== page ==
CHICAGO - Strumpette announced today a month-long research project, "The PR Hope Survey." The publication is conducting an industry-wide assessment of the level of optimism that exists today among PR practitioners regarding the profession's future. The object is not to answer whether the industry is healthy or broken beyond repair; it is to see if the profession has the political will to make the necessary changes to move forward.
Amanda Chapel, managing editor of Strumpette said, "It's not about the money. Sure revenues are up and blogging seems like the 'next big thing;' but something's not right. We think there's an undercurrent, a silent majority if you will, that believes strongly that PR has lost its way. Perhaps if we determine exactly how the majority feel, we can cut through the hype and address the problems realistically."
Wow, I didn't realize how pessimistic I was until my results were staring right back at me. The survey got me thinking less about the state we're in than who's to blame.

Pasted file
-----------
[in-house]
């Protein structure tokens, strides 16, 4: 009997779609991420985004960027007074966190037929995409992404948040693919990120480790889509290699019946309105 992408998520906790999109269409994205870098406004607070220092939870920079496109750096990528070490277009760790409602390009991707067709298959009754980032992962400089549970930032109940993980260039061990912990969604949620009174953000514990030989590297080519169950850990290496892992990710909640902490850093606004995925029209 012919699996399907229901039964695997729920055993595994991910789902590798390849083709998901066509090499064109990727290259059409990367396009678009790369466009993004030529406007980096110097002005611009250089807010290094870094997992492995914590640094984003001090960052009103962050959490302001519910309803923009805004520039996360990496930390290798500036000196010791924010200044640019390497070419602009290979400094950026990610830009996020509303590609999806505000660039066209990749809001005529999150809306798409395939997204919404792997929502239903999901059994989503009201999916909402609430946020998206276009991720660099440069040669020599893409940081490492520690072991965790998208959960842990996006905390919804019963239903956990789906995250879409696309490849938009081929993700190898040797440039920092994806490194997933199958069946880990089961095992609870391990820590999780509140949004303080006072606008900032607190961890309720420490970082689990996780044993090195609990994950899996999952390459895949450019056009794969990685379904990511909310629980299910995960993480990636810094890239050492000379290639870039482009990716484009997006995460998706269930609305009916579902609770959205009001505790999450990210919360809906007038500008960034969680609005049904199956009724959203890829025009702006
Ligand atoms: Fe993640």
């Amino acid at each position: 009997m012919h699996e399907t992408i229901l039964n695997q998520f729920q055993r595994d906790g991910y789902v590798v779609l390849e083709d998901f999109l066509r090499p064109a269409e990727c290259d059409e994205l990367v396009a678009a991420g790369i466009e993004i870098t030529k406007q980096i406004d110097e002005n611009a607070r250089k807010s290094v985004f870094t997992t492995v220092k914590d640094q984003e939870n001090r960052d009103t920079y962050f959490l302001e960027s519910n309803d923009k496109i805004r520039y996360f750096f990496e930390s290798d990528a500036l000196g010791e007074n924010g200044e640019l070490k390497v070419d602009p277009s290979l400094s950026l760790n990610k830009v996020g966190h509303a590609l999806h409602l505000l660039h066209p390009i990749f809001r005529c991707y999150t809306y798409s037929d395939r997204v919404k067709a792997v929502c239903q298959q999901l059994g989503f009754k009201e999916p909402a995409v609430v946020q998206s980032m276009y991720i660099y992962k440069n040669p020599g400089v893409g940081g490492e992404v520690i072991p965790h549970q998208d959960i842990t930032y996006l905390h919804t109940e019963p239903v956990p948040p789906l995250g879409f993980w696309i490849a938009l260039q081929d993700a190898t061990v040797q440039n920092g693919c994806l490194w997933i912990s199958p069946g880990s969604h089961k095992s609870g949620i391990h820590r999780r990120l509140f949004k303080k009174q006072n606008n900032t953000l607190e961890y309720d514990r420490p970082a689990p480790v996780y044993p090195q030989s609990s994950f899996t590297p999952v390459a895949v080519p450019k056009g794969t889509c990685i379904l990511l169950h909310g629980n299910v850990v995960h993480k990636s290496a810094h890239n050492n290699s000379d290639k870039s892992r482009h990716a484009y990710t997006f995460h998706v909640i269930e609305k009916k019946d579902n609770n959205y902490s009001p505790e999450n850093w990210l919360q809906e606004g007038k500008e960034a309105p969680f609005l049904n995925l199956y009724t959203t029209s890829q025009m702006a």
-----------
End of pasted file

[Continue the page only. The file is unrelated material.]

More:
Do we blame society? They're the ones with the ever-more-crowded schedules and shortening attention spans that have left message-minded PR professionals with the unfortunate task of trimming not only the fat from their campaigns, but now lean and bone, too.
Do we blame our bosses, who think communications is too touchy-feely to be bothered with?
Or do we blame ourselves? In an age where electronic diaries are heralded as the pinnacle of human achievement and any blog jockey with half a wit can negate months of research and careful planning, the best we seem to be able to muster is...another blog.
Was surprised at how OPTIMISTIC my responses were.
Look beyond the dusty behemoths of the industry and you'll see the nimble mid-size agencies who: A) master and leverage new communication technologies while, B) managing to adapt to traditional media's evolution.
Media consumers are always going to have what Schwartz called "the responsive chord" and -- as an added bonus -- they'll never disappear